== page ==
The Mist's First Day Of Filming Was Almost A Total Disaster [Exclusive]

2007 was one of the last years before digital filmmaking completely consumed Hollywood. Celluloid was still the name of the game. If you were shooting digital video, you were pushing an artistic boundary, such as Michael Mann with films like "Miami Vice" or "Public Enemies." Now, it's just commonplace, where even films with the biggest budgets are shot on digital ARRI Alexa cameras. Many lament the significant loss of films shot on film (including myself) and feel the disciplines of light, color, and composition have collectively taken a sharp decline because of this technological shift.

That being said, celluloid has its limitations. In terms of the image, film's biggest hurdle is capturing in low light. All photography essentially boils down to how much light hits the camera's iris and the sensitivity of the film stock you are using. Depending on the speed of your film, it could require far more light than you realize to actually have an image where you can make out any kind of detail.

Rohn Schmidt was the cinematographer for Frank Darabont's third Stephen King adaptation "The Mist," and on the first day of the shoot, he tried a lightning technique that would really push the limits of how dark your image could be without it being completely unintelligible and underexposed. It nearly blew up in his face, and he thought he would be sent packing — either by his choice or Darabont's — shortly thereafter.

'I guess you need to replace me because that's not acceptable'

"The Mist" was shot on the now defunct Fuji Eterna film stocks with speeds of 400T and 500T. In terms of motion picture film, a 400 or 500 ASA is about as sensitive to light as you can get, meaning you wouldn't need as much light for your image compared to a 100 ASA. The first scene they shot saw Thomas Jane's character walking through the dark back storage room of the grocery store most of the film takes place in. Rohn Schmidt and Frank Darabont liked the idea of the scene just being lit by his cell phone light. In /Film's oral history of "The Mist," Schmidt said of the scene:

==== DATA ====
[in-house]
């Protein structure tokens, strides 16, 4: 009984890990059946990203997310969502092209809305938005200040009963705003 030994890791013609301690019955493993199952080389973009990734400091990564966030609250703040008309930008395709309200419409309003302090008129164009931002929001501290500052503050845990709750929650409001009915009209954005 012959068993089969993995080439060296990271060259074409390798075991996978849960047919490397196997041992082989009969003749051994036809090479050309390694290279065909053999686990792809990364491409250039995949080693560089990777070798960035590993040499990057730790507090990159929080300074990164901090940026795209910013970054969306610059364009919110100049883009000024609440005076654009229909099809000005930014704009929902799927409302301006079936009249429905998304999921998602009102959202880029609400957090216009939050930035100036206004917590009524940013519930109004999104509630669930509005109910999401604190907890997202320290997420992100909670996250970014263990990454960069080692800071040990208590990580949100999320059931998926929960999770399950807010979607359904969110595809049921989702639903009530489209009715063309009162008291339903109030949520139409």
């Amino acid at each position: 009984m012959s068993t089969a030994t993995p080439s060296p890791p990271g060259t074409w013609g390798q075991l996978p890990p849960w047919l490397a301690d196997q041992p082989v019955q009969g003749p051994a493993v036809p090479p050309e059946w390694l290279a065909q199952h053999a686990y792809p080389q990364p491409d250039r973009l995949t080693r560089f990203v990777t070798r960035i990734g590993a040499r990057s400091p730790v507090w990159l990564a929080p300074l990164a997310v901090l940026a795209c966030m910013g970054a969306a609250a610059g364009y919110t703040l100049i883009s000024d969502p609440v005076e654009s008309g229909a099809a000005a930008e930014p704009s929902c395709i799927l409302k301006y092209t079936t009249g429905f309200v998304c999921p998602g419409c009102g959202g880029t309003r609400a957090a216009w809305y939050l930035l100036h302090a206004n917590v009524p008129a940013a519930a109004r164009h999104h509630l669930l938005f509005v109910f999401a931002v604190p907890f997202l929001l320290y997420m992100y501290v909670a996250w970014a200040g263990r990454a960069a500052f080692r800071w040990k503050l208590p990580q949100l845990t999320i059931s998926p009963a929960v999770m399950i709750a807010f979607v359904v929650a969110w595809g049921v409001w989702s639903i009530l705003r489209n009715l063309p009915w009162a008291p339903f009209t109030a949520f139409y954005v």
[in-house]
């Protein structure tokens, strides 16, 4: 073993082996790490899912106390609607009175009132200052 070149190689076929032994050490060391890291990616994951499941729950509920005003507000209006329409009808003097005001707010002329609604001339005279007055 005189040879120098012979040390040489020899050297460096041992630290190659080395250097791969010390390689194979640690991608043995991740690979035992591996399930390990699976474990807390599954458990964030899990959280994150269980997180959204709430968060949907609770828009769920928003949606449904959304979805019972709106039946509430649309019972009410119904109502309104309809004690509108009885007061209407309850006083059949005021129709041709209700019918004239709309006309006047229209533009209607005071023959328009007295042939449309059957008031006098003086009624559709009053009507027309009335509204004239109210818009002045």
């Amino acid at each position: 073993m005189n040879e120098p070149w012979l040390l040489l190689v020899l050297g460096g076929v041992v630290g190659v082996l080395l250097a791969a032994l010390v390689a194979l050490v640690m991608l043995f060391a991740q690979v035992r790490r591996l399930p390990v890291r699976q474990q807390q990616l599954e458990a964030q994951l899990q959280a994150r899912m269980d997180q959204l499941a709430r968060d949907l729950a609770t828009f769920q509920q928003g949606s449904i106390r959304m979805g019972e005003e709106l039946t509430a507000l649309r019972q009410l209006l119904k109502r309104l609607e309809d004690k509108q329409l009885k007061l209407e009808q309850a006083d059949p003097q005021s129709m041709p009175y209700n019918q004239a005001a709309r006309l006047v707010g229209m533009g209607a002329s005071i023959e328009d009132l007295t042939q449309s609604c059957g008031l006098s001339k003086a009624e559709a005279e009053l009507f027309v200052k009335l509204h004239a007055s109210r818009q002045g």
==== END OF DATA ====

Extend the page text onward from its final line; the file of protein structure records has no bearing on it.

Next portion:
"We worked with the props department to rig out a slightly brighter LED on the cell phone to make that all work and it looked beautiful. It was right on the edge in terms of exposure or not, but it was very cool looking."

Well, it was a cool idea — until they saw it. After being sent off to be developed and processed, the team took a look at the dailies the following day, and they couldn't see a thing. He continued:

"It turns on and all you can see is just the white square of the cell phone. Absolute black except for this tiny little white square of a flip phone and it never gets brighter.

And we're becoming aware that slowly everyone in the room has snuck out one by one ... I said, 'Well, Frank, I guess you need to replace me because that's not acceptable.'"

Schmidt was ready to get out, thinking he couldn't cut it. He even suggested a cinematographer to replace him. Luckily, someone realized a big mistake that night.

Calibrate your screens correctly!

Remember the episode "The Long Night" from the final season of "Game of Thrones?" When that gigantic battle episode aired, so many people complained that they were unable to see what was happening on screen. It was just too dark. Of course, it isn't too dark if you are watching in an environment conducive to low-lighting and if the picture settings on your television were optimized correctly. Well, it turns out the filmmakers of "The Mist" had the exact same issue with their own movie. Schmidt goes on to say:

"Apparently, the digital projector that we were viewing these dailies on was not set up. No one had ever calibrated the projector. We sat and watched and it was beautiful. It was all there. It was spectacular.

We did reshoot that day's dailies there, although I think the original footage is what's in the film because I was so gun-shy that it was way overlit when we went back in there. I was going to make sure we could see what we needed to see there."

The margin for error in an art form dependent on light is incredibly narrow. That goes for both capturing the light and projecting it. It takes time and care to make sure an image is at its most optimal quality, and if you aren't willing to take time to ensure that, you are delivering the audience a bad experience, which they think is the fault of the filmmakers (even though it isn't). Luckily for us, this wasn't the film's premiere. Just the dailies of the first day. A bullet was dodged and a director of photography stayed employed.